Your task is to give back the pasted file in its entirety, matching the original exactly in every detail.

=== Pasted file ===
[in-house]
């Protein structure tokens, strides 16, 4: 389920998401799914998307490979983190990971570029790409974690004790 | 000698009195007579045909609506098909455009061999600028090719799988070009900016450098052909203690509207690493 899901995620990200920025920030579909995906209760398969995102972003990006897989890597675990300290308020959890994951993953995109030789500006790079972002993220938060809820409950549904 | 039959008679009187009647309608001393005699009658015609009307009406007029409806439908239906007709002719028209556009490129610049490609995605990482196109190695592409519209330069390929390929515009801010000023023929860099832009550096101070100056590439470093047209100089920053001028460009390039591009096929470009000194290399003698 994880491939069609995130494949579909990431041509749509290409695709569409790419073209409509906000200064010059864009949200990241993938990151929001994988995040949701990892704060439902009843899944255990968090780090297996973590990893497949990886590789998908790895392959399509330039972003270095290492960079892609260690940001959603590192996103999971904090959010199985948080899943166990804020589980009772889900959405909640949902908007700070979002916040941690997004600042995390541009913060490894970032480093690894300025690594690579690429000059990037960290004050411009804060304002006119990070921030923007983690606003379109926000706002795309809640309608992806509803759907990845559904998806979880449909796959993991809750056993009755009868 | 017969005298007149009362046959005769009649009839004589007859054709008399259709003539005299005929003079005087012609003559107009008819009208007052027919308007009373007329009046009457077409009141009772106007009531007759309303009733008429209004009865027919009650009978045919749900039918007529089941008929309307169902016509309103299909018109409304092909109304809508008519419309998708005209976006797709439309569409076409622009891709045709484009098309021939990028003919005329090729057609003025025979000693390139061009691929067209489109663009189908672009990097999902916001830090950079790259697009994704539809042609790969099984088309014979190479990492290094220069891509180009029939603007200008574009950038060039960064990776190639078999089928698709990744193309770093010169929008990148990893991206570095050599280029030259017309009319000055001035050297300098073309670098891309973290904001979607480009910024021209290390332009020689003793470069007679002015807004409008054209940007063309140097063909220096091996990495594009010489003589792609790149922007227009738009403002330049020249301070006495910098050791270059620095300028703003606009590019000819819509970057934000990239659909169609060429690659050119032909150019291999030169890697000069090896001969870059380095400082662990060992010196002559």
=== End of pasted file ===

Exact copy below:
[in-house]
């Protein structure tokens, strides 16, 4: 389920998401799914998307490979983190990971570029790409974690004790 | 000698009195007579045909609506098909455009061999600028090719799988070009900016450098052909203690509207690493 899901995620990200920025920030579909995906209760398969995102972003990006897989890597675990300290308020959890994951993953995109030789500006790079972002993220938060809820409950549904 | 039959008679009187009647309608001393005699009658015609009307009406007029409806439908239906007709002719028209556009490129610049490609995605990482196109190695592409519209330069390929390929515009801010000023023929860099832009550096101070100056590439470093047209100089920053001028460009390039591009096929470009000194290399003698 994880491939069609995130494949579909990431041509749509290409695709569409790419073209409509906000200064010059864009949200990241993938990151929001994988995040949701990892704060439902009843899944255990968090780090297996973590990893497949990886590789998908790895392959399509330039972003270095290492960079892609260690940001959603590192996103999971904090959010199985948080899943166990804020589980009772889900959405909640949902908007700070979002916040941690997004600042995390541009913060490894970032480093690894300025690594690579690429000059990037960290004050411009804060304002006119990070921030923007983690606003379109926000706002795309809640309608992806509803759907990845559904998806979880449909796959993991809750056993009755009868 | 017969005298007149009362046959005769009649009839004589007859054709008399259709003539005299005929003079005087012609003559107009008819009208007052027919308007009373007329009046009457077409009141009772106007009531007759309303009733008429209004009865027919009650009978045919749900039918007529089941008929309307169902016509309103299909018109409304092909109304809508008519419309998708005209976006797709439309569409076409622009891709045709484009098309021939990028003919005329090729057609003025025979000693390139061009691929067209489109663009189908672009990097999902916001830090950079790259697009994704539809042609790969099984088309014979190479990492290094220069891509180009029939603007200008574009950038060039960064990776190639078999089928698709990744193309770093010169929008990148990893991206570095050599280029030259017309009319000055001035050297300098073309670098891309973290904001979607480009910024021209290390332009020689003793470069007679002015807004409008054209940007063309140097063909220096091996990495594009010489003589792609790149922007227009738009403002330049020249301070006495910098050791270059620095300028703003606009590019000819819509970057934000990239659909169609060429690659050119032909150019291999030169890697000069090896001969870059380095400082662990060992010196002559």